My Life as a Gay Man – 1985, Peter, Part I

My Life as a Gay Man – 1985, Peter, Part I

The closest I came to being adopted by the Mafia, besides living and working on Staten Island, a borough of the Big Apple, and the most Italian American county in the U.S., was Peter, a short (like me), stocky, swarthy, hairy, Italian gorilla with a shaved head and thick black beard and a build that Tom of Finland would have used as a model.

Plus, looking back, he made me an offer I shouldn’t have refused.

It was 1985. George was still on Wall Street, doing well as a back office processor for a trading house called Rothschild; I was doing even better at St. Vincent’s Hospital on Staten Island where I had climbed the corporate ladder from an assistant to the director of community relations to vice president of public relations and marketing when my hospital took over another and several nursing homes and expanded into a system, giving my old boss a place to move up to as a senior vice president of operations..

But my six figure salary also meant heavy taxes (feds, NYC, NYS), and looking for tax write-offs, I figured buying a house – with George – in what was then the hinterlands of Staten Island’s West Shore just made good financial sense.

Financial sense, yes, but everything else about prolonging our twosome was crazy.

We fought like cats and dogs about the silliest shit, not, like most str8 and gay couples, about money and, sure as hell, not infidelity. I really think he had no one he was fucking around with on the side, and many times I wish he had. He also rarely wanted to go out to the Village or out at all – I was a Mets widower in the summer and a Jets widower in the fall. But I knew George too well, super conservative George who frowned upon almost every aspect of gay culture except for sex with men, and even mentioning a possible “open relationship” would have led to fire and brimstone. Maybe I should have, that would have been the end of things and both of us would have moved on. But I didn’t and neither did he.  And Saturday nights on my own, plus his occasional Saturday days in the office, and my weekday evening “community meetings” as a PR guy gave me plenty of opportunities for discrete play.

So I played. Not just for the sexual pleasure but for the attention and adoration, something I didn’t get at home.  With George, I could have my cake – dick – and eat it too – someone to share the bills and household chores with, and even an occasional argument. It beat talking to myself.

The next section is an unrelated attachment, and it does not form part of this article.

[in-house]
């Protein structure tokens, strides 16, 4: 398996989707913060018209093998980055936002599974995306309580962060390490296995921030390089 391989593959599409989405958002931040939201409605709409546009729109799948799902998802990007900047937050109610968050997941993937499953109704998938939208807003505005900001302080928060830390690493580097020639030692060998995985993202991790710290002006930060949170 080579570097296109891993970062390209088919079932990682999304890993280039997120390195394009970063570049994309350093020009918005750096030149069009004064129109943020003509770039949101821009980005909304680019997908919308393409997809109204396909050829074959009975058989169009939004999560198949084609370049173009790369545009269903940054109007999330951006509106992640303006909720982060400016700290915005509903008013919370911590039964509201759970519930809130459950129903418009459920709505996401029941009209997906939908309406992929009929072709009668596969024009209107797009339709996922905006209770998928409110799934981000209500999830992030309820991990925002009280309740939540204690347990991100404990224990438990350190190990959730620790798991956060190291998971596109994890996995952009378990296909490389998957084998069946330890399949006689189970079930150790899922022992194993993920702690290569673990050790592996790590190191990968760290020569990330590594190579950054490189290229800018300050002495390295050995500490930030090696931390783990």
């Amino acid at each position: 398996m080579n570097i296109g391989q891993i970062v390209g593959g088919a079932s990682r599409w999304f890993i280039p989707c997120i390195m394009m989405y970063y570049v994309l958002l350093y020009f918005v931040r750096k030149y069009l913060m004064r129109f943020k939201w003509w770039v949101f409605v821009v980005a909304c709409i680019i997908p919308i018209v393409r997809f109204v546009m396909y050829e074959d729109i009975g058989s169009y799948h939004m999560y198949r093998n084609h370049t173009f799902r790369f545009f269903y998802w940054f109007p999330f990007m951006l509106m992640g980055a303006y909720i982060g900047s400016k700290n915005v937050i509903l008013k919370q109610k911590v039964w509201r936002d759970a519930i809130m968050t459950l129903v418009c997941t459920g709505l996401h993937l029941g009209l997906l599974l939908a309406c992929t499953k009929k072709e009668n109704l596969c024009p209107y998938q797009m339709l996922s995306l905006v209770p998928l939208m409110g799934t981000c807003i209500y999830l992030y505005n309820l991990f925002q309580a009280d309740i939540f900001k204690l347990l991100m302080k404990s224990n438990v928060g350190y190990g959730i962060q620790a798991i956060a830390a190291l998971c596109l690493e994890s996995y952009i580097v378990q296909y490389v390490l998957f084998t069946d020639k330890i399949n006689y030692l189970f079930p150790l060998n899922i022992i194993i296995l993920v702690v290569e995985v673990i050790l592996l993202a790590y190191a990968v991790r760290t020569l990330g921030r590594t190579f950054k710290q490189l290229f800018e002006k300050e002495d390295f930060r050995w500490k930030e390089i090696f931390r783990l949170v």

For me, there was the more seasoned crowd at the East Side Baths off Third Avenue in the 50s; the younger crowd at the West Side Baths in the 20th’s; and the no-nonsense, let’s-fucken-do-it  crowd at Wally’s sex club, run by the same old man who would later open the country’s quiescent leather bar, The Lure. Then there was a trio of fuck buddies, two in Manhattan, Joe a cancer researcher for Sloane Kettering, and Mike, a chemist for Pfizer; and Rob in Jersey, who worked as a cameraman for NBC. All had significant others just like me; the difference is they didn’t live with them.

Mike gave me my first taste of Viagra which Pfizer had initially developed as a high blood pressure med until it discovered from its own guinea pig employees that it had other, more pleasurable side effects. And to Rob I owe my first taste of coke.

I continued to travel the world solo. George would later criticize “lovers” who would go off on these vacations just to fuck around. True, but at least they were together.

In the summer of 1989, we decided to take a vacation – together – and rented a small house in rural Pennsylvania just across the border from Jersey and New York in a no-nothing town called Dingmans Ferry. This way, we could take the dogs – we were on our second generation: Charlie, George’s beagle, an apartment dog all his life whom George had promised a big backyard in the country, passed away at 16 just before we moved to the house, like Moses never entering the Promised Land. Now we had Mollie, a beagle terrier mix, who we got at a local no-kill shelter, and Annie, a stray terrier who just showed up at our door one day in a storm, wet as a mop.

One rainy day while there that week in PA we went to a local retail estate agent purely out of curiosity and ended up buying a little bungalow of a house on three quarters of an acre, away from it all, all for fifteen thousand dollars. Now we would have a getaway place to take the dogs and maybe have a life together.

Instead, I can blame Dingmans Ferry for my first real “extra-marital” affair.


Wednesday -Peter, Part II

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